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A type of filter that yields a constant attenuation, or optical density, value over a range of wavelengths (i.e. spectrally flat). It is useful for attenuating, or reducing, the amount of light in a system.
The portion of the electromagnetic spectrum from 700 to 1100nm. Definition may differ by application.
Caused by the unwanted spontaneous emission of light from a laser medium resulting in reduced optical performance.
See also Noise Equivalent Power (NEP)
The incident light power required to produce a signal on a detector that is equal to the noise. In this case, the signal-to-noise ratio is equal to one.
A type of beamsplitter that splits the incident light by a specific percentage without altering the polarization state of the transmitted or reflected light.
The maximum downward (compression) load or force that can be applied to a mechanical component perpendicular to the mounting surface. The center of force, or the center of gravity, of the load must be located in the center of the mounting surface.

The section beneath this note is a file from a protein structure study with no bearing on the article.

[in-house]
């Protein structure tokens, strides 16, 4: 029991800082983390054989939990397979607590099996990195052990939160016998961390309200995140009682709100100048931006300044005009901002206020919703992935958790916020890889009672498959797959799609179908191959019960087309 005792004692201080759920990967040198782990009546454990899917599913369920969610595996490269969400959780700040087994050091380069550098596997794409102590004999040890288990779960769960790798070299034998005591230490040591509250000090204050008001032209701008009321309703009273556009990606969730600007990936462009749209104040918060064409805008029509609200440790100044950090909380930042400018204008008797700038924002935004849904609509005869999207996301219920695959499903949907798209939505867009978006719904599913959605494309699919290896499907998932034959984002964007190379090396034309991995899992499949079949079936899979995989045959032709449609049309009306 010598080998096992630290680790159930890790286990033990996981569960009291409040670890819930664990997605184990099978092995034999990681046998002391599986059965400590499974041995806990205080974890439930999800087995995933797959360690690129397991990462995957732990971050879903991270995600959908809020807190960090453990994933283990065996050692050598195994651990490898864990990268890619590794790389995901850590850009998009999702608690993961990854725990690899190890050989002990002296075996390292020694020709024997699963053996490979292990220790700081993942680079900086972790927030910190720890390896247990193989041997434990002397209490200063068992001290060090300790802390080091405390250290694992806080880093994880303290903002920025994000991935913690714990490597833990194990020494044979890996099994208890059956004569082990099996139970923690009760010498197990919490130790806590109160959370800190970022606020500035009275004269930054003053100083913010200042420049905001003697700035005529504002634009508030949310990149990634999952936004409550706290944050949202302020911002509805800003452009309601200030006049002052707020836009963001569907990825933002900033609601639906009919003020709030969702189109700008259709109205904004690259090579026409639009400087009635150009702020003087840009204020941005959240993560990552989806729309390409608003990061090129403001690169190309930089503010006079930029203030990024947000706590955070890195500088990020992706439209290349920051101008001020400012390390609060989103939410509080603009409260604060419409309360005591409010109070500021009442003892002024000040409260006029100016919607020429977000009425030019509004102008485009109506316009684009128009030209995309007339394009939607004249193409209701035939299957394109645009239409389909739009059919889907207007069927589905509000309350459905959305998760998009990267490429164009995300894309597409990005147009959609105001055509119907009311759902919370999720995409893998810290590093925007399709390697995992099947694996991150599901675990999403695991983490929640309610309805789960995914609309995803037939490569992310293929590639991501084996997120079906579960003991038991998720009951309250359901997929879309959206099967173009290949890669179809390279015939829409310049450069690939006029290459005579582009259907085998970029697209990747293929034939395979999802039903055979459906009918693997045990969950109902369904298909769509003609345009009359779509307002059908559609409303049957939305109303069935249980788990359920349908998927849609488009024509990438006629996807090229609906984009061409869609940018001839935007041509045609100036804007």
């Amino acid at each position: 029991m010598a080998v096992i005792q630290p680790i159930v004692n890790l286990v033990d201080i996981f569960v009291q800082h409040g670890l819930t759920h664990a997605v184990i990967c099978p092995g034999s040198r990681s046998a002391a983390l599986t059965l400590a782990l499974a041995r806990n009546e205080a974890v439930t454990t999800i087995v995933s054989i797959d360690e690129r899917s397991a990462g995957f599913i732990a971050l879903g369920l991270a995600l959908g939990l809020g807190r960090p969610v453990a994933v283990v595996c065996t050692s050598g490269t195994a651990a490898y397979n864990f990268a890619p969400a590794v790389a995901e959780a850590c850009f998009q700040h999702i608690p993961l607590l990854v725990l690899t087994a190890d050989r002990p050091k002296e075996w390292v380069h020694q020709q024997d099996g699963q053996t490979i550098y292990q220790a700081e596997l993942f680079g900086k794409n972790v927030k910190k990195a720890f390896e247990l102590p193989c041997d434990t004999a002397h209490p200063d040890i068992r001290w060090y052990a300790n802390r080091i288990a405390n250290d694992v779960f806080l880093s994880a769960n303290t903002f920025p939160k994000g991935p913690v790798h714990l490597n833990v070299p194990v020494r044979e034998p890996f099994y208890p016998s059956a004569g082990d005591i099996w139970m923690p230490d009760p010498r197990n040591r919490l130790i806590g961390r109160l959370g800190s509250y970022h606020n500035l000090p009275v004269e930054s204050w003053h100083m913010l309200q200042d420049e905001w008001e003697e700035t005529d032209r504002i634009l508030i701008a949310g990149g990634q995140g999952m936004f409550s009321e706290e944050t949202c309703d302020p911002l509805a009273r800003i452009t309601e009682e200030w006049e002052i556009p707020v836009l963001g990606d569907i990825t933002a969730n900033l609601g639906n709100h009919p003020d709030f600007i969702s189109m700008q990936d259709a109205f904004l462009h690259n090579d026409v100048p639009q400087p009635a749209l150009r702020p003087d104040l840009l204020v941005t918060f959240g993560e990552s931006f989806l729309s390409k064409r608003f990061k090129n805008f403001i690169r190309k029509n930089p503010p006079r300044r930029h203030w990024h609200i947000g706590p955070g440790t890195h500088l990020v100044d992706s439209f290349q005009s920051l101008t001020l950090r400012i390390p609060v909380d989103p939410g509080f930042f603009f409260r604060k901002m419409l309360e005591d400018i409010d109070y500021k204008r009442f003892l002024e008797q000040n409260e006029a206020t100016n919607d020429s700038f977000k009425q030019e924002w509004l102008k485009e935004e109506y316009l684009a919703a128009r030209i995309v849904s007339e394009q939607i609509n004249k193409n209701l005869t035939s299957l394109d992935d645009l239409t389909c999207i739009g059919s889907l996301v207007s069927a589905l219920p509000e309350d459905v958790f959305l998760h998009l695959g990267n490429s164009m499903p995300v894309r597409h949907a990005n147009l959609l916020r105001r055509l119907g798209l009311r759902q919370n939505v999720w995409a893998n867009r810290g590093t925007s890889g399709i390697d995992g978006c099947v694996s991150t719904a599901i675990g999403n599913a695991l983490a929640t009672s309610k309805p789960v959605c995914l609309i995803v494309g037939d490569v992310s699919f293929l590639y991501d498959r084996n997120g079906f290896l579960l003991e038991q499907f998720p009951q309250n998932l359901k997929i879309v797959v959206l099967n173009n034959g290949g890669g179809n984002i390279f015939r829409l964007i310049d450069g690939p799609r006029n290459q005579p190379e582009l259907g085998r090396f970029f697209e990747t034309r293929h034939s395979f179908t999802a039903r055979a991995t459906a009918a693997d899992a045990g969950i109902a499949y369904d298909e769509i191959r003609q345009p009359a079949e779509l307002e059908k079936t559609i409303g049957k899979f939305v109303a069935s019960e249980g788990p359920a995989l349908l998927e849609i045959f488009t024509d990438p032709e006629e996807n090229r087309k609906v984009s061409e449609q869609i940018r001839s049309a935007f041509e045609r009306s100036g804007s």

A type of filter designed to block a pre-selected bandwidth while transmitting all other wavelengths within the design range of the filter. Manufactured using the dielectric stack method which involves using a series of thin layers of dielectric materials, of alternating refractive index.
Multiple combinations of wavelength and integer order values that will satisfy any given groove spacing, angle of incidence, and diffracted angle calculated from the grating equation. Gratings are generally specified in terms of first order diffraction since efficiency decreases with higher orders.
The sine of the vertex angle of the largest cone of meridional rays that can enter or exit an optical system. In other words, it governs the amount of light entering or exiting a system. It is inversely related to the f/#.
The theoretical limit of a camera's resolution or sampling ability, defined as the inverse of twice the pixel size.
See also Pixel